For U.S. fans, live streams will be available on NBCOlympics.com, Peacock, or on NBC Sports. For international fans, streams can be found on the Olympic.com/live. Check local listings for primetime coverage.
Peacock will feature all sessions live with commentary by John Roethlisberger and Bridget Sloan.
NBCOlympics.com will now feature live streams of U.S. Men’s and Women’s Podium Training
The U.S. Men will be training at 6:30am ET on Wednesday, July 21
The U.S. Women’s will be training at 2:10am ET on Thursday, July 22
Team USA – Men’s and Women’s Artistic Gymnastics Qualifications:
Subdivision 1: Friday, July 23 (9:00 p.m. ET)
Teams: Ukraine, Russia, China, Spain
Individuals: Marian Dragulescu (ROU), Tin Srbic (CRO), Loo Phay Xing (MAS), Misha Koudinov (NZL), David Jessen (CZE), Rhys McClenaghan (IRL), Bart Deurloo (NED), Epke Zonderland (NED), Alexander Shatilov (ISR), Artem Dolgopyat (ISR), Marios Georgiou (CYP), Omar Mohamed (EGY)
Subdivision 2: Saturday, July 24 (1:30 a.m. ET)
Teams: Switzerland, Brazil, Great Britain, Japan
Individuals: LE Thanh Tung (VIE) Vietnam, Tyson Bull (AUS), Milad Karimi (KAZ), David Rumbutis (SWE), Matvei Petrov (ALB),SHEK Wai Hung (HKG), Daniel Corral (MEX), Artur Davtyan (ARM), Rene Cournoyer (CAN), David Huddleston (BUL), Uche Eke (NGR), Eleftherios Petrounias (GRE)
Subdivision 3: Saturday, July 24 (6:30 a.m. ET)
Teams: Germany, Taiwan, USA, Korea
Individuals: Ferhat Arican (TUR), Ibrahim Colak (TUR), Ahmet Onder (TUR), Adem Asil (TUR), Ludovico Edalli (ITA), Marco Lodadio (ITA), Carlos Yulo (PHI), Cyril Tommasone (FRA), Samir Ait Said (FRA), Loris Frasca (FRA), Rasuljon Abdurakhimov (UZB), Sofus Heggemsnes (NOR), Robert Tvorogal (LTU), Ivan Tikhonov (AZE)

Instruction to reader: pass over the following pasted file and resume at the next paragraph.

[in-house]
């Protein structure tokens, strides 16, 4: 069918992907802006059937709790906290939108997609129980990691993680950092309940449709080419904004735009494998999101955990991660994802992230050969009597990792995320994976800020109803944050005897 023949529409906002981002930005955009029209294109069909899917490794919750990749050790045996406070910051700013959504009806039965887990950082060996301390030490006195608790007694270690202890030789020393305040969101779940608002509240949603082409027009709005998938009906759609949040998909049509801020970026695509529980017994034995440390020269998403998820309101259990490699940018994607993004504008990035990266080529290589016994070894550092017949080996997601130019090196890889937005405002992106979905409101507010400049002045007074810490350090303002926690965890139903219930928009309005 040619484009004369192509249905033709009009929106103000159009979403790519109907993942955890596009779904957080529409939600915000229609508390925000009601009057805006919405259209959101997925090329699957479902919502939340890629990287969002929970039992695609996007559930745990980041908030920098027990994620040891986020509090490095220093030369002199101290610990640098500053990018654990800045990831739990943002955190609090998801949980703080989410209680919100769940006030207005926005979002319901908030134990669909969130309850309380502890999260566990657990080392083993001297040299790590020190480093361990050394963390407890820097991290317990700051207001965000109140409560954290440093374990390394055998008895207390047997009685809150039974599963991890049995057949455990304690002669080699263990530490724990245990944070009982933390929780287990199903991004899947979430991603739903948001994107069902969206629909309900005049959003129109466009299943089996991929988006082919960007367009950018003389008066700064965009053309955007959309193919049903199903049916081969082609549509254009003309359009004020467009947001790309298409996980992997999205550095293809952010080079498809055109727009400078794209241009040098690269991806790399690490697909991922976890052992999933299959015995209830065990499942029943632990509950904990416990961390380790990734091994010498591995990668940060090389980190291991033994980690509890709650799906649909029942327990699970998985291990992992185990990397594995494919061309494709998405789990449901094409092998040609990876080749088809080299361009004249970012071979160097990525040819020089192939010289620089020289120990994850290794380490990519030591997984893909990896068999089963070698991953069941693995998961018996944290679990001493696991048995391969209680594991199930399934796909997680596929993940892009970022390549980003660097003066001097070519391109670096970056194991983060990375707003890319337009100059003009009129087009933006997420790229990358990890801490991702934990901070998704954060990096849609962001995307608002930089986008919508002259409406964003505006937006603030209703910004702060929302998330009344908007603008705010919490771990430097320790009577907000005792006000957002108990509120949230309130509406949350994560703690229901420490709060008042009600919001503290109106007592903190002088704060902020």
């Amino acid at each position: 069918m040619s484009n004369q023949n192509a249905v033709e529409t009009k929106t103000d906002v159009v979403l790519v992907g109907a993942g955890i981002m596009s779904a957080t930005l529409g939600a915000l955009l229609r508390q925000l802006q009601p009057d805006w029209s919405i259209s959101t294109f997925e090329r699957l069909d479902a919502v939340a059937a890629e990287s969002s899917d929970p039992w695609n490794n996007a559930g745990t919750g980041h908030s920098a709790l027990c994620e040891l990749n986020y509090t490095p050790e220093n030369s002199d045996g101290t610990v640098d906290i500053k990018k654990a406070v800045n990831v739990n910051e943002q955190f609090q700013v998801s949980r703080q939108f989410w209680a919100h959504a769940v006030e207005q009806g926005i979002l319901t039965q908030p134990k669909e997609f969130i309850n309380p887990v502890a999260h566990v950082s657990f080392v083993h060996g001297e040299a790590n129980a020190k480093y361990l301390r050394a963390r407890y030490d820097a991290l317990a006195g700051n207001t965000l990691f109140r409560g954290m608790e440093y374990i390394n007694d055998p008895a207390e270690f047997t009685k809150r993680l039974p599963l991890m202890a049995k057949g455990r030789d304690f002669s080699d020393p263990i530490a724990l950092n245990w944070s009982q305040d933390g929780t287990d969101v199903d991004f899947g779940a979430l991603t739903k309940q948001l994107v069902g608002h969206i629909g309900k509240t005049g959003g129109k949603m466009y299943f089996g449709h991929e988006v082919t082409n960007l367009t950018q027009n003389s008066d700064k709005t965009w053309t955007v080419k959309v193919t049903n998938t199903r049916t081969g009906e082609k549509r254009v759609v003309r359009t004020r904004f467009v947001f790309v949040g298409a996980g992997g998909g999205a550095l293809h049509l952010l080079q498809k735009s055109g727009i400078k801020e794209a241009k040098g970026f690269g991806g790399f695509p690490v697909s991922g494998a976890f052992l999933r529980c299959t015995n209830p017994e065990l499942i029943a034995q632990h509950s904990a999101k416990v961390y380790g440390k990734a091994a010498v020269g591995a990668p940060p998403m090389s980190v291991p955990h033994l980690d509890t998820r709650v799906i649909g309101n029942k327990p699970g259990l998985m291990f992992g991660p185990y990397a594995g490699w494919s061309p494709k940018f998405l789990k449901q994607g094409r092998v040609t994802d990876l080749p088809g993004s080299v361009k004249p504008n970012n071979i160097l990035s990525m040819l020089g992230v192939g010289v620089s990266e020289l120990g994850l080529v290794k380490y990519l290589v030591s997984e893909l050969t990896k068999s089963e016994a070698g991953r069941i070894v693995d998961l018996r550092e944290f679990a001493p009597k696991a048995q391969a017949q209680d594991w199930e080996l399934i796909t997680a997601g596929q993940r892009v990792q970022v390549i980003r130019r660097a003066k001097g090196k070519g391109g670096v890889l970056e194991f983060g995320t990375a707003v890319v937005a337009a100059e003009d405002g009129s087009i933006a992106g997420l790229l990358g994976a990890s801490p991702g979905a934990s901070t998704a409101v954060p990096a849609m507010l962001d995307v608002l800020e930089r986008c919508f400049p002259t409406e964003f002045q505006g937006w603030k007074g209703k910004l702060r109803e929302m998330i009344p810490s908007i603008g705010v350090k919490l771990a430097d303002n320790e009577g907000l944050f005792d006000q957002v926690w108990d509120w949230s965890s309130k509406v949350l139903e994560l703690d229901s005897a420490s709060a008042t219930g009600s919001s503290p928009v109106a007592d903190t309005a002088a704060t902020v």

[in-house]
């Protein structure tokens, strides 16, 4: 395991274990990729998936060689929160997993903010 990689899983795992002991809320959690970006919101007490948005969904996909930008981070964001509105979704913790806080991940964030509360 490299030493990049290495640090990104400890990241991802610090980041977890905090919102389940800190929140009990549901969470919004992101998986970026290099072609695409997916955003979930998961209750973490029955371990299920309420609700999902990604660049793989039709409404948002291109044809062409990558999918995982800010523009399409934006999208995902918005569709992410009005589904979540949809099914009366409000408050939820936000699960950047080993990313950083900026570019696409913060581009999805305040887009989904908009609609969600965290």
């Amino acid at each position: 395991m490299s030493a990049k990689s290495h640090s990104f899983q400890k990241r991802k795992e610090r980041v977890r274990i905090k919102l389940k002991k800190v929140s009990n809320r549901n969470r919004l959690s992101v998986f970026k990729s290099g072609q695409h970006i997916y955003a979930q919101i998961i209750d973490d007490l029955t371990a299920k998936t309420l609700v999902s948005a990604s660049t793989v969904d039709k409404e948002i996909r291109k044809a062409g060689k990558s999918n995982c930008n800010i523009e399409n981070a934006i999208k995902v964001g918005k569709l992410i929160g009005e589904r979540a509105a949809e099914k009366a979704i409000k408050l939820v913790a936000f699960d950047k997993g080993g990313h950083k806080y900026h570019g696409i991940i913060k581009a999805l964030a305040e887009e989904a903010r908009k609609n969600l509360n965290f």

Subdivision 1: Saturday, July 24 (8:30 p.m. ET)
Teams: Italy, Japan
Individuals: Diana Varinska (UKR), Ana Derek (CRO), Ting Hua-Tien (TPE), Marcia Vidiaux (CUB), Marina Nekrasova (AZE), Pranati Nayak (IND), Tan Sze En (SGP), Raegan Rutty (CAY), Aneta Holsaova (CZE)
Subdivision 2: Saturday, July 24 (10:50 p.m. ET)
Teams: China, Great Britain, Russia
Individuals: Caitlin Rooskrantz (RSA), Naveen Daries (RSA), Megan Ryan (IRL), Elisa Hammerle (AUT), Milka Gehani (SRI)
Subdivision 3: Sunday, July 25 (2:10 a.m. ET)
Teams: USA, Netherlands
Individuals: Danusia Francis (JAM), Ariana Orrego (PER), Gabriela Janik (POL), Simona Castro (CHI), Nazli Savranbasi (TUR), Georgia Godwin (AUS), Emily Whitehead (AUS), Maria Holbura (ROU), Larisa Iordache (ROU), Filipa Martins (POR), Barbora Mokosova (SVK)
Subdivision 4: Sunday, July 25 (4:05 a.m. ET)
Teams: Canada, France, Spain
Individuals: Lihie Raz (ISR), Giulia Steingruber (SUI), Oksana Chusovitina (UZB), Luciana Alvarado (CRC), Farah Ann Abdul Hadi (MAS)
Subdivision 5: Sunday, July 25 (7:20 a.m. ET)
Teams: Germany, Belgium
Individuals: Lee Yun Seo (KOR), Yeo Seojeong (KOR), Julie Erichsen (NOR), Alexa Moreno (MEX), Zsofia Kovacs (HUN), Mandy Mohamed (EGY), Zenia Ibrahim (EGY), Flavia Saraiva (BRA), Rebeca Andrade, Jonna Alderteg (SWE), Hanna Traukova (BLR)
Men’s Team Final
Monday, July 26 at 6 a.m. ET
Women’s Team Final
Tuesday, July 27 at 6:45 a.m. ET
Wednesday, July 28 at 6:15 a.m. ET
Thursday, July 29 at 6:50 a.m. ET
Individual Event Finals Day 1
Men’s Floor, Pommel Horse, Women’s Vault, Uneven Bars
Sunday, August 1 at 4 a.m. ET
Individual Event Finals Day 2
Men’s Rings, Vault, Women’s Floor
Monday, August 2 at 4 a.m. ET
Individual Event Finals Day 3
Men’s Parallel Bars, High Bar, Women’s Balance Beam
Monday, August 3 at 4 a.m. ET
Friday (7/30) – Women’s Qualifications & Finals: 12 a.m. ET
Saturday (7/31) – Men’s Qualifications & Finals: 12 a.m. ET
Thursday (8/5) – Individual All-Around Qualification: 9:20 p.m. ET
Friday (8/6) – Individual All-Around Qualification: 1:50 a.m. ET
Friday (8/6) – Group All-Around Qualification: 9:00 p.m. ET
Saturday (8/7) – Individual All-Around Final: 2:20 a.m. ET
Saturday (8/7) – Group All-Around Final: 10:00 p.m. ET